Rosie KuhnThis article is contributed by Dr. Rosie Kuhn, founder of the Paradigm Shifts Coaching Group, author of Self-Empowerment 101, and creator and facilitator of the Transformational Coaching Training Program. She is a life and business coach to individuals, corporations and executives.
Share

A Good Business A Great Life #9: Preferable to all Others

by Jack Hayhow on September 26, 2011

Peter Drucker famously said the purpose of a business is to create and keep a customer.  In order to do that, of course, your business must provide a product, service or experience the customer judges to be preferable to all of the other products, services or experiences currently available.  In other words, you must create a compelling offer for the customer to buy what it is you sell.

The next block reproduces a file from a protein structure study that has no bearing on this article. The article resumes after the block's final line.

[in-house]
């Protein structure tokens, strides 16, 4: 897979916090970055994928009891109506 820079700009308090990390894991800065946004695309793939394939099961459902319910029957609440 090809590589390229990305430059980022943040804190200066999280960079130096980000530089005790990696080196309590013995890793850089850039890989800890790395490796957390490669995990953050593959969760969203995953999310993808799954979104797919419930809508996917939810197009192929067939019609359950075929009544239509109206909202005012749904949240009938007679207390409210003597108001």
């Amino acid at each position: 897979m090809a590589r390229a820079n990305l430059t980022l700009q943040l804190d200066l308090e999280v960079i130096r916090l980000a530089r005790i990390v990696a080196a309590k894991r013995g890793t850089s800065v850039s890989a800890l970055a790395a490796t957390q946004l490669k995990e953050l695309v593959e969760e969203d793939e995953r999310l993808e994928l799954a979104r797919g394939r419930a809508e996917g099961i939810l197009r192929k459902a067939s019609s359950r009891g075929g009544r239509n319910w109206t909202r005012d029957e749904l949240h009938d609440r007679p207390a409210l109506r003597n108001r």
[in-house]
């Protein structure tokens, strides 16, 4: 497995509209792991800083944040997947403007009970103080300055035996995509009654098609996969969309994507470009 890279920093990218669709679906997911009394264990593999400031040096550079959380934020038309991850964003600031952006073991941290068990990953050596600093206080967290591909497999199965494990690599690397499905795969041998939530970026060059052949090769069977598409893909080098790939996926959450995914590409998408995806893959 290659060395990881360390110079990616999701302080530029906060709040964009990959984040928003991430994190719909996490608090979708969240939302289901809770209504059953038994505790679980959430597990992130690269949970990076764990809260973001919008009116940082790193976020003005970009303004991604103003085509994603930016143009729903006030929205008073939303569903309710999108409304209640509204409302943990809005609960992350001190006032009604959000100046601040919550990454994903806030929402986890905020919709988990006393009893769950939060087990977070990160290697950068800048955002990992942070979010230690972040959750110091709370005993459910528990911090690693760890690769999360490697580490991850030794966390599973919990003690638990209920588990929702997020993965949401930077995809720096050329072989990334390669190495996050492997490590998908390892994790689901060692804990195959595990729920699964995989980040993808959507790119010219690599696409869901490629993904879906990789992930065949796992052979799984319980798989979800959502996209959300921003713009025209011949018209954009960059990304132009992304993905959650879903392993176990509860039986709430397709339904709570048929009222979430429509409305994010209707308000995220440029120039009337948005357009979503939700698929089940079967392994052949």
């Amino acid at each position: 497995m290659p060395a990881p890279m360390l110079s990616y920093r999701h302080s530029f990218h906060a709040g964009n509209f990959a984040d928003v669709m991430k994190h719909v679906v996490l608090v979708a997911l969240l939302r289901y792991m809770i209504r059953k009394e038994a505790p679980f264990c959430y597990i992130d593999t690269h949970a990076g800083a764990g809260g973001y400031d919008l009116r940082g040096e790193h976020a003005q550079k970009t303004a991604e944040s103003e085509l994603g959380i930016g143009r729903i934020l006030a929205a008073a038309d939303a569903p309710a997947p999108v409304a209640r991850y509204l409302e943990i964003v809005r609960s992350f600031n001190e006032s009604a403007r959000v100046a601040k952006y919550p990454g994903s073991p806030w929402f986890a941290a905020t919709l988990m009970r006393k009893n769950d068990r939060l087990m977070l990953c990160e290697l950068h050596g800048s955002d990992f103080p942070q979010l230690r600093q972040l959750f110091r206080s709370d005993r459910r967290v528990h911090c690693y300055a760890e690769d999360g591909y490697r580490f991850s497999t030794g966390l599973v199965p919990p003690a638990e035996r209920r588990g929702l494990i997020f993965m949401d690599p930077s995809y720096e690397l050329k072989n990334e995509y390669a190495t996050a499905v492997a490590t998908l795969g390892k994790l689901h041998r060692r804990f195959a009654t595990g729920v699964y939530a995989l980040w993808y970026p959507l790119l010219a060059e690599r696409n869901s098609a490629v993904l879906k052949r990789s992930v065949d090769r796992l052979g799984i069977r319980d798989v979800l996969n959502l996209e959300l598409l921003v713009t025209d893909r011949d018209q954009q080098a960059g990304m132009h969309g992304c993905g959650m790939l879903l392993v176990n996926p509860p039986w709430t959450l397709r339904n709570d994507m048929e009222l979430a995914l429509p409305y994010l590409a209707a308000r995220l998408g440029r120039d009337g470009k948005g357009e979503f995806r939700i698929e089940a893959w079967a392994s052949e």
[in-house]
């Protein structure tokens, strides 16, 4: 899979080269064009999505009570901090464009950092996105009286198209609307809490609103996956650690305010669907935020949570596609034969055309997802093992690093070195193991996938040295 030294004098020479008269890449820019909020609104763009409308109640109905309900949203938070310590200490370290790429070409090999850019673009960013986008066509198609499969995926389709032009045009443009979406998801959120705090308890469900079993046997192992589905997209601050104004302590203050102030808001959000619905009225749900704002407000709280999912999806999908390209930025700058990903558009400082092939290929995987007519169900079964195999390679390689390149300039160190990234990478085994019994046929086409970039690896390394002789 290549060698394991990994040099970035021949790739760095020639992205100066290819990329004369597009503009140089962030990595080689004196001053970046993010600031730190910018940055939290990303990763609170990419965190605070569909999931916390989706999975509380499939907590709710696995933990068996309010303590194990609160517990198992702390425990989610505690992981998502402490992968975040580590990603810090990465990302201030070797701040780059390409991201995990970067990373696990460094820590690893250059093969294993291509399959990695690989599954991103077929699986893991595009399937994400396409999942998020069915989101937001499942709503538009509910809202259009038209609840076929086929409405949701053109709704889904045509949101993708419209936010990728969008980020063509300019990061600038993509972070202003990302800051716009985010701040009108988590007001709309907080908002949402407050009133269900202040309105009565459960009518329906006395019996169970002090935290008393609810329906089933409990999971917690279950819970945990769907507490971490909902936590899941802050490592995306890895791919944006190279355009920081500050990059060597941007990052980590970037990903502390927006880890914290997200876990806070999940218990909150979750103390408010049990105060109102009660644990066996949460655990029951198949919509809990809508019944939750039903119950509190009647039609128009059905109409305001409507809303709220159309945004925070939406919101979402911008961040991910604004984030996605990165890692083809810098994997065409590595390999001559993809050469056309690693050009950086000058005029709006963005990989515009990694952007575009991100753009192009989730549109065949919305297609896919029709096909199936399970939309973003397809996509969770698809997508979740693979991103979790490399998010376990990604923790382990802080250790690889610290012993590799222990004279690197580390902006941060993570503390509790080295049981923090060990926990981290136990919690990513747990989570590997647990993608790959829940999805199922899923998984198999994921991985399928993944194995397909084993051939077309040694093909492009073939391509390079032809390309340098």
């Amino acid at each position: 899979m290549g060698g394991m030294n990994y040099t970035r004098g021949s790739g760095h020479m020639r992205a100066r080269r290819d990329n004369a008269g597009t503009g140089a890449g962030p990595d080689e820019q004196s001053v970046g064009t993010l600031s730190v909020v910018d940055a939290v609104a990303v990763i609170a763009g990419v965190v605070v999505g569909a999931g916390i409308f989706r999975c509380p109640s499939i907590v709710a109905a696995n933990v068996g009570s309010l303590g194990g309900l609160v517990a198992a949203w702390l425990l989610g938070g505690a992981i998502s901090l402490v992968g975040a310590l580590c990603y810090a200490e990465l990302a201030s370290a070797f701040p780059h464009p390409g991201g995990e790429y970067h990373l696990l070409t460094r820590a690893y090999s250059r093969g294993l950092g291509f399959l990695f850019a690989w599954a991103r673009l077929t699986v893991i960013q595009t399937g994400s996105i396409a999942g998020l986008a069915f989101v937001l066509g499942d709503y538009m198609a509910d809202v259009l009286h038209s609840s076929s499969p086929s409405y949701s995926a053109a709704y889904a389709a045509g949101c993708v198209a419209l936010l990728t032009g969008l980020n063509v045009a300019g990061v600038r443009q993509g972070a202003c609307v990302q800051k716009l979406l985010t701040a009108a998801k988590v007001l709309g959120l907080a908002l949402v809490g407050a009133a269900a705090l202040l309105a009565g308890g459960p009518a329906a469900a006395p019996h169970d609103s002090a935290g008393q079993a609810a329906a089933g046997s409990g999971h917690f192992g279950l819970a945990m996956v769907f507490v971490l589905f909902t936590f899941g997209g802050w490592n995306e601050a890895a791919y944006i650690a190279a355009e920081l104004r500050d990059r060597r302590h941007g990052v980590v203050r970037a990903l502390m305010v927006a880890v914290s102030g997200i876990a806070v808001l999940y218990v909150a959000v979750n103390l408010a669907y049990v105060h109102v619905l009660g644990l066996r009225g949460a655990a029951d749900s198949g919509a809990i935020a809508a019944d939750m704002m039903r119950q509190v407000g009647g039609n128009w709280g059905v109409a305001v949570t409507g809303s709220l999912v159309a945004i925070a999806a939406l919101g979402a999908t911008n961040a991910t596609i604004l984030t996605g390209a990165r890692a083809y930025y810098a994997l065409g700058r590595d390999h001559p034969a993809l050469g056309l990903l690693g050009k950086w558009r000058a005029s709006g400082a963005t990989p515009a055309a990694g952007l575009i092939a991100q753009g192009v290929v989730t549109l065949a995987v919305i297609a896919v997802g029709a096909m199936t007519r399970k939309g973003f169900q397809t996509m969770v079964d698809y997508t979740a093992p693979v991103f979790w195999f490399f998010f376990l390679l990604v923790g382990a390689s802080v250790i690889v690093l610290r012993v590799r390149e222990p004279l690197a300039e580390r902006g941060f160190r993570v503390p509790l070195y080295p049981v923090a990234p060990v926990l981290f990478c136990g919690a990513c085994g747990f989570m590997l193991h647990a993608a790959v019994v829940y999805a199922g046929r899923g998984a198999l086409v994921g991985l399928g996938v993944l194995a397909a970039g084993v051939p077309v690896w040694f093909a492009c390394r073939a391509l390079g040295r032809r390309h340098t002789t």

A compelling offer has four primary characteristics.  It is:

  1. Meaningful to the customer
  2. Divergent from the competition
  3. Intensely focused
  4. Concisely communicated

Let’s consider each of these characteristics…

Meaningful to the Customer

Since Edward Chamberlin first coined the term “product differentiation” in his 1933 book, The Theory of Monopolistic Competition, marketing gurus have beat the drum of differentiation.  And differentiation is critically important.  But not all differentiation is created equal.  Some differentiating qualities matter to the customer, others don’t.  For example, you might be the only bank in town that has horse in your logo.  That probably doesn’t matter to very many people.  On the other hand, if your bank is open 24 hours a day, that might be meaningful – especially in a community with a large number of night shift workers.

Divergent from the Competition